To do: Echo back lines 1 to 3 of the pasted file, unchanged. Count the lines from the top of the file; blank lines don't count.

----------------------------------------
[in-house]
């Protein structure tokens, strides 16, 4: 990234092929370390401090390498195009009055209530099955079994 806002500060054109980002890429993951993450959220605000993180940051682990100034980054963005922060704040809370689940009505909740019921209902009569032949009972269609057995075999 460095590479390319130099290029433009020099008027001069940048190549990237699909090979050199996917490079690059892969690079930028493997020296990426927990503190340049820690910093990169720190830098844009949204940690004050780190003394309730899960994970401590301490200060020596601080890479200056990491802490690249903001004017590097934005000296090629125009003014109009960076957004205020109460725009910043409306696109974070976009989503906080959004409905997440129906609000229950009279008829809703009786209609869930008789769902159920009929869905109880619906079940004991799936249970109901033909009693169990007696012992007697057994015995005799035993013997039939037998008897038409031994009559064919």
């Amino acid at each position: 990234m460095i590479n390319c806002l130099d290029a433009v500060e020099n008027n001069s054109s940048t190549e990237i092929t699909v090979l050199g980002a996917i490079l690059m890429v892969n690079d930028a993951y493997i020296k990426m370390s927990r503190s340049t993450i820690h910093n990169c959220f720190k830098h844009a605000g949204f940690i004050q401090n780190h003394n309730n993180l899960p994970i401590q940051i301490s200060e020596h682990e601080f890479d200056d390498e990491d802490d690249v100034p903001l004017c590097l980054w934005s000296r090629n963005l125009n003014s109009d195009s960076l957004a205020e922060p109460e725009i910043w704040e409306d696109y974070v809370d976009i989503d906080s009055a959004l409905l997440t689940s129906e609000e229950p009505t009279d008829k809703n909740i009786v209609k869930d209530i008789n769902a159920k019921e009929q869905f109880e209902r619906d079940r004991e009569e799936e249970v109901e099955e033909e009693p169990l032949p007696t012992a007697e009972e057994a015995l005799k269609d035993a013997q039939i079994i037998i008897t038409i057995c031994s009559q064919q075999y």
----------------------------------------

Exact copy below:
[in-house]
């Protein structure tokens, strides 16, 4: 990234092929370390401090390498195009009055209530099955079994 806002500060054109980002890429993951993450959220605000993180940051682990100034980054963005922060704040809370689940009505909740019921209902009569032949009972269609057995075999 460095590479390319130099290029433009020099008027001069940048190549990237699909090979050199996917490079690059892969690079930028493997020296990426927990503190340049820690910093990169720190830098844009949204940690004050780190003394309730899960994970401590301490200060020596601080890479200056990491802490690249903001004017590097934005000296090629125009003014109009960076957004205020109460725009910043409306696109974070976009989503906080959004409905997440129906609000229950009279008829809703009786209609869930008789769902159920009929869905109880619906079940004991799936249970109901033909009693169990007696012992007697057994015995005799035993013997039939037998008897038409031994009559064919």
């Amino acid at each position: 990234m460095i590479n390319c806002l130099d290029a433009v500060e020099n008027n001069s054109s940048t190549e990237i092929t699909v090979l050199g980002a996917i490079l690059m890429v892969n690079d930028a993951y493997i020296k990426m370390s927990r503190s340049t993450i820690h910093n990169c959220f720190k830098h844009a605000g949204f940690i004050q401090n780190h003394n309730n993180l899960p994970i401590q940051i301490s200060e020596h682990e601080f890479d200056d390498e990491d802490d690249v100034p903001l004017c590097l980054w934005s000296r090629n963005l125009n003014s109009d195009s960076l957004a205020e922060p109460e725009i910043w704040e409306d696109y974070v809370d976009i989503d906080s009055a959004l409905l997440t689940s129906e609000e229950p009505t009279d008829k809703n909740i009786v209609k869930d209530i008789n769902a159920k019921e009929q869905f109880e209902r619906d079940r004991e009569e799936e249970v109901e099955e033909e009693p169990l032949p007696t012992a007697e009972e057994a015995l005799k269609d035993a013997q039939i079994i037998i008897t038409i057995c031994s009559q064919q075999y």